They definitely focused more on Gaza. And that's been a general approach to deescalate in the South. But there were rumors that the defense minister tried to do some kind of preemptive strike on Lebanon in the very beginning. So I don't know if Netanyahu was the one to stop it or if it was other people in the cabinet. But I think what's mainly motivating Netanyahu is to try to get a very quick win, if he can, get to Sinwar quickly and try. I think part of the reason that they waited with the hostage deal was to see if they could get some kind of big victory in Gaza quickly. In some ways, that for him would be the best way to regain some of his popularity, I guess… but other people think it's just about him making everything go a lot slower and a lot longer.
The day-after discussions have seen a discrepancy between the Israeli government and its Western allies, which are advocating for a “revitalized PA” to take over Gaza, with the two state solution in mind. Are there any acceptable options for Israel that could satisfy its partners globally?
Israel isn't playing that game. It's not interested in a two state solution. It's not interested in working with the Palestinian Authority in any way beyond what it's doing now in the West Bank. It's not only that Israel hasn't really thought about the day-after. It's that Israel is currently re-occupying, or further occupying. It was occupying from the outside, sort of, and now it's occupying from the inside. The reality on the ground is that Israel is already controlling much of Gaza and has moved the population down. And unless the international community, and the US specifically, really puts a lot of pressure and political weight into how this war continues, then what we're probably going to see is the continued pushing of the Gaza population into a smaller and smaller area. So, talking about the PA or talking about a two state solution is irrelevant because you basically have, just the destruction of Gaza and a disaster for people with nowhere to go, possibly a refugee crisis on Egypt's border. And so, all this talk of the day-after is a bit out of touch with the reality of today.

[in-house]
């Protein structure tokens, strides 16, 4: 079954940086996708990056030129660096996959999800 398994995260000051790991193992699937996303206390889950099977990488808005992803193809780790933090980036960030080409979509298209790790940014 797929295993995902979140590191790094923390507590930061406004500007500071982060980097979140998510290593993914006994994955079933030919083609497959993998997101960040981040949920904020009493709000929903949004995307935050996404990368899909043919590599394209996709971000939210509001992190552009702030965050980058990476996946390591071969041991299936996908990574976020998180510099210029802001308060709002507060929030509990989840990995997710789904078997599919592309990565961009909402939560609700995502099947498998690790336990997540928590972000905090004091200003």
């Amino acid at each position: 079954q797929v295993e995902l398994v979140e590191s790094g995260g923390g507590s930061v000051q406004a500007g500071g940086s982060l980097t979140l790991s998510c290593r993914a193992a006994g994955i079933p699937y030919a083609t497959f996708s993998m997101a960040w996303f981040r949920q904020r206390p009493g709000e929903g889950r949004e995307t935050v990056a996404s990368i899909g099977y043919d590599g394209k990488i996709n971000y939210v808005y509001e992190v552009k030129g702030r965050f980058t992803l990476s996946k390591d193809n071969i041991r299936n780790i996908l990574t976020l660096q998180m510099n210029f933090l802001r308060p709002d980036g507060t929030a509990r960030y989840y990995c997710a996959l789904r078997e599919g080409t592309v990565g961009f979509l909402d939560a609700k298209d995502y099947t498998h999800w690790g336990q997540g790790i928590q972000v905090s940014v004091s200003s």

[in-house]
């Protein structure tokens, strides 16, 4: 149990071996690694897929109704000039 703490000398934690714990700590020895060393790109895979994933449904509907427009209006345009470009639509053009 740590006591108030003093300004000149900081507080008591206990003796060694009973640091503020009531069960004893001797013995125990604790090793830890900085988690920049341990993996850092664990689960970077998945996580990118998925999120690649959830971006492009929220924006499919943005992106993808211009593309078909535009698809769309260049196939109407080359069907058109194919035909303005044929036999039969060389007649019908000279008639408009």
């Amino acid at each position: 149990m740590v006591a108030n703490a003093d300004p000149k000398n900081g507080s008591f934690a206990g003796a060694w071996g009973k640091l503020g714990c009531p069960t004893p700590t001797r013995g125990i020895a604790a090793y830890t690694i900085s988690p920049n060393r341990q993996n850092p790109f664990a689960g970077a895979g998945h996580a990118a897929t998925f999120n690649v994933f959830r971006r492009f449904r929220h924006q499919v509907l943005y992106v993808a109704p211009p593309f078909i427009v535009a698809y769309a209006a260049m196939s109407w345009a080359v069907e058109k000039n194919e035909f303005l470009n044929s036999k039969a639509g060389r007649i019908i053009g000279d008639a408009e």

Okay. And there is no way that the US can force Israel to come at a table and negotiate this kind of peace process? Re-activation, so to speak?
I mean, it has the power, and it has the ability. But the question is how would it do that? And, it would really have to force certain processes on Israel that the Netanyahu government is simply not going to do. It would maybe require a change in the government in Israel, but it would also require that the US use as much of its leverage together, maybe with the Arab states and maybe with using the normalization with Saudi Arabia. It would really have to create a much bigger framework. I just think that right now the focus has to be on stopping Israel's actions in Gaza because there won't even be a Gaza left at this [rate] to negotiate for.